0:12 I'm Dr. David Hanson, and I build robots with character. And by that, I mean that I develop robots that are characters, but also robots that will eventually come to empathize with you. So we're starting with a variety of technologies that have converged into these conversational character robots that can see faces, make eye contact with you, make a full range of facial expressions, understand speech and begin to model how you're feeling and who you are, and build a relationship with you.
0:42 I developed a series of technologies that allowed the robots to make more realistic facial expressions than previously achieved, on lower power, which enabled the walking biped robots, the first androids. So, it's a full range of facial expressions simulating all the major muscles in the human face, running on very small batteries, extremely lightweight.
1:01 The materials that allowed the battery-operated facial expressions is a material that we call Frubber, and it actually has three major innovations in the material that allow this to happen. One is hierarchical pores, and the other is a macro-molecular nanoscale porosity in the material.
1:16 There he's starting to walk. This is at the Korean Advanced Institute of Science and Technology. I built the head. They built the body. So the goal here is to achieve sentience in machines, and not just sentience, but empathy.
1:33 We're working with the Machine Perception Laboratory at the U.C. San Diego. They have this really remarkable facial expression technology that recognizes facial expressions, what facial expressions you're making. It also recognizes where you're looking, your head orientation. We're emulating all the major facial expressions, and then controlling it with the software that we call the Character Engine. And here is a little bit of the technology that's involved in that.
1:57 In fact, right now -- plug it from here, and then plug it in here, and now let's see if it gets my facial expressions. Okay. So I'm smiling. (Laughter) Now I'm frowning. And this is really heavily backlit. Okay, here we go. Oh, it's so sad. Okay, so you smile, frowning. So his perception of your emotional states is very important for machines to effectively become empathetic.
2:34 Machines are becoming devastatingly capable of things like killing. Right? Those machines have no place for empathy. And there is billions of dollars being spent on that. Character robotics could plant the seed for robots that actually have empathy. So, if they achieve human level intelligence or, quite possibly, greater than human levels of intelligence, this could be the seeds of hope for our future.
2:58 So, we've made 20 robots in the last eight years, during the course of getting my Ph.D. And then I started Hanson Robotics, which has been developing these things for mass manufacturing. This is one of our robots that we showed at Wired NextFest a couple of years ago. And it sees multiple people in a scene, remembers where individual people are, and looks from person to person, remembering people.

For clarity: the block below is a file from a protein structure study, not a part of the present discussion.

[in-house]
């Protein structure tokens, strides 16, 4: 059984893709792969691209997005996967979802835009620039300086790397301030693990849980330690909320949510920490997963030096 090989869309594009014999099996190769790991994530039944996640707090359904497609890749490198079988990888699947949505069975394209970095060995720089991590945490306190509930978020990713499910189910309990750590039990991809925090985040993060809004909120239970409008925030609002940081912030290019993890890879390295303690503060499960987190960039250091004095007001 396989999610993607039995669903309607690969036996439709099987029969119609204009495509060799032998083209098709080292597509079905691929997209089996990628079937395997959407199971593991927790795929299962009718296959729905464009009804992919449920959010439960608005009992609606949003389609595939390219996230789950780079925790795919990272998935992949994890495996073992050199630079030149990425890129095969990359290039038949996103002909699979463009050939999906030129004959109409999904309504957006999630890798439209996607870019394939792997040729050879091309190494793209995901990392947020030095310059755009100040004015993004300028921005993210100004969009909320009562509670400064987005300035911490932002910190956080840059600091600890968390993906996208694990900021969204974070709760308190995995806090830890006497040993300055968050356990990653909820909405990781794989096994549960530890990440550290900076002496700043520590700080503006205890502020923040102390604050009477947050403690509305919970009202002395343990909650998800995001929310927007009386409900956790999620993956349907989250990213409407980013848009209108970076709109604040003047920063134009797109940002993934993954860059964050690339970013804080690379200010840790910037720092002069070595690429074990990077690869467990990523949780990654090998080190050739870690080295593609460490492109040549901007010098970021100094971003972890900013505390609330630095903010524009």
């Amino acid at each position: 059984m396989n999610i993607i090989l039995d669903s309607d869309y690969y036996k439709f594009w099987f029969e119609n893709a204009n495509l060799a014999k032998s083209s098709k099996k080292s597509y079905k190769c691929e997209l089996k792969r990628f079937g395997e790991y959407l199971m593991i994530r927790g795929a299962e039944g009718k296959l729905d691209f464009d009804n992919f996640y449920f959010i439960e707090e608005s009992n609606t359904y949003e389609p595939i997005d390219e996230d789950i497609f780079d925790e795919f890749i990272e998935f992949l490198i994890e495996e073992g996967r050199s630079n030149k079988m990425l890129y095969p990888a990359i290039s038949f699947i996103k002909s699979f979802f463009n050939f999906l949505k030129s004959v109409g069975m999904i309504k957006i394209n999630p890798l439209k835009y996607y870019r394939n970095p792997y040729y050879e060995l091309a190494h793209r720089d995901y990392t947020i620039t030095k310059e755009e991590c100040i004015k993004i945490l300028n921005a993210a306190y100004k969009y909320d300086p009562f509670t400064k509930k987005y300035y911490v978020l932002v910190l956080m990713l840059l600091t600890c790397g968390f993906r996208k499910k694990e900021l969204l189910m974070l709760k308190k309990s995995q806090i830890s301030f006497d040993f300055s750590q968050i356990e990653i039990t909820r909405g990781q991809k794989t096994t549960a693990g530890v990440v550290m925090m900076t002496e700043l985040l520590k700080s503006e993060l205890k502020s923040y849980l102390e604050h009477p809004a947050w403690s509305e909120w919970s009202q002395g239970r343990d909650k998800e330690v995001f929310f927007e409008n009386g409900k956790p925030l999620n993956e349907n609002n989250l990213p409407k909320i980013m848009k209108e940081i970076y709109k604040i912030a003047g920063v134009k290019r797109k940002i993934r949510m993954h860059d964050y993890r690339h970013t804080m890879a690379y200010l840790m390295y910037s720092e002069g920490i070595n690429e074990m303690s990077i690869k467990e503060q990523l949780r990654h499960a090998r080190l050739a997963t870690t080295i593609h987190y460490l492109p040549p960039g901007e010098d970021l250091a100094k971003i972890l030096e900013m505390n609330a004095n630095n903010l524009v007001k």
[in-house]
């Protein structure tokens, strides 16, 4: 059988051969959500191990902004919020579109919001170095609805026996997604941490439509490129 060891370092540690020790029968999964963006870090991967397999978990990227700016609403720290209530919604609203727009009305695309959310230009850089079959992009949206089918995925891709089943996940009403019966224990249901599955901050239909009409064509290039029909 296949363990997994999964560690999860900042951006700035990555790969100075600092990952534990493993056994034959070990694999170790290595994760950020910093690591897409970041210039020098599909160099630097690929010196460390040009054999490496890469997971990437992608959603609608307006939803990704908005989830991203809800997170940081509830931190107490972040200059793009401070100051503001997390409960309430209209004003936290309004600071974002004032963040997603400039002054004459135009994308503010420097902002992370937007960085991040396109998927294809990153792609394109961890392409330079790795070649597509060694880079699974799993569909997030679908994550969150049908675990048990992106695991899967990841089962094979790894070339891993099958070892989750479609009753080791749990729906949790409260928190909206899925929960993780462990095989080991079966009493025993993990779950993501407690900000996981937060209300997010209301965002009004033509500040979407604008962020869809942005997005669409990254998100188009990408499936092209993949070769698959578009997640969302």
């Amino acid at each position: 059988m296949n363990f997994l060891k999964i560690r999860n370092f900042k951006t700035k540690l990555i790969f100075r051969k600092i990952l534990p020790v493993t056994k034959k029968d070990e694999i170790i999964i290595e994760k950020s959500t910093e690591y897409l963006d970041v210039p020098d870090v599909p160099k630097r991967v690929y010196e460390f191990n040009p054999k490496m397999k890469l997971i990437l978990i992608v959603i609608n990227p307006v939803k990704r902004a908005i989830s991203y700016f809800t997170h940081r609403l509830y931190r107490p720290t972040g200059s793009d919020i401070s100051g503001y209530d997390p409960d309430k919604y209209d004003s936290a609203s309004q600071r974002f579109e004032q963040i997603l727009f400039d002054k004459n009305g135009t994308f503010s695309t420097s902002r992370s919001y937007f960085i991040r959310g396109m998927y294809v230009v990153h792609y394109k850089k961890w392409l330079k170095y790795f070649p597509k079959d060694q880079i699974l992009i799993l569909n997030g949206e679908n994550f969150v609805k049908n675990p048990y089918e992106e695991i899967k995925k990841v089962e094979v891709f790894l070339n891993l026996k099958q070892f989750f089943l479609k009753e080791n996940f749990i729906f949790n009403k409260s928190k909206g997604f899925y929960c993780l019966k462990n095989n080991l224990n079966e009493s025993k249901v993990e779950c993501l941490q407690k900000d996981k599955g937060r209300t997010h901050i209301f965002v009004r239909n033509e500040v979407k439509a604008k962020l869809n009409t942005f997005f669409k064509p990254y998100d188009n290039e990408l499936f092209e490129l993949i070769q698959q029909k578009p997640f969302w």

3:21 So, we're involving two things. One, the perception of people, and two, the natural interface, the natural form of the interface, so that it's more intuitive for you to interact with the robot. You start to believe that it's alive and aware.
3:37 So one of my favorite projects was bringing all this stuff together in an artistic display of an android portrait of science-fiction writer Philip K. Dick, who wrote great works like, "Do Androids Dream of Electric Sheep?" which was the basis of the movie "Bladerunner." In these stories, robots often think that they're human, and they sort of come to life. So we put his writings, letters, his interviews, correspondences, into a huge database of thousands of pages, and then used some natural language processing to allow you to actually have a conversation with him. And it was kind of spooky, because he would say these things that just sounded like they really understood you.
4:12 And this is one of the most exciting projects that we're developing, which is a little character that's a spokesbot for friendly artificial intelligence, friendly machine intelligence. And we're getting this mass-manufactured. We specked it out to actually be doable with a very, very low-cost bill of materials, so that it can become a childhood companion for kids. Interfacing with the Internet, it gets smarter over the years. As artificial intelligence evolves, so does his intelligence.
4:39 Chris Anderson: Thank you so much. That's incredible. (Applause)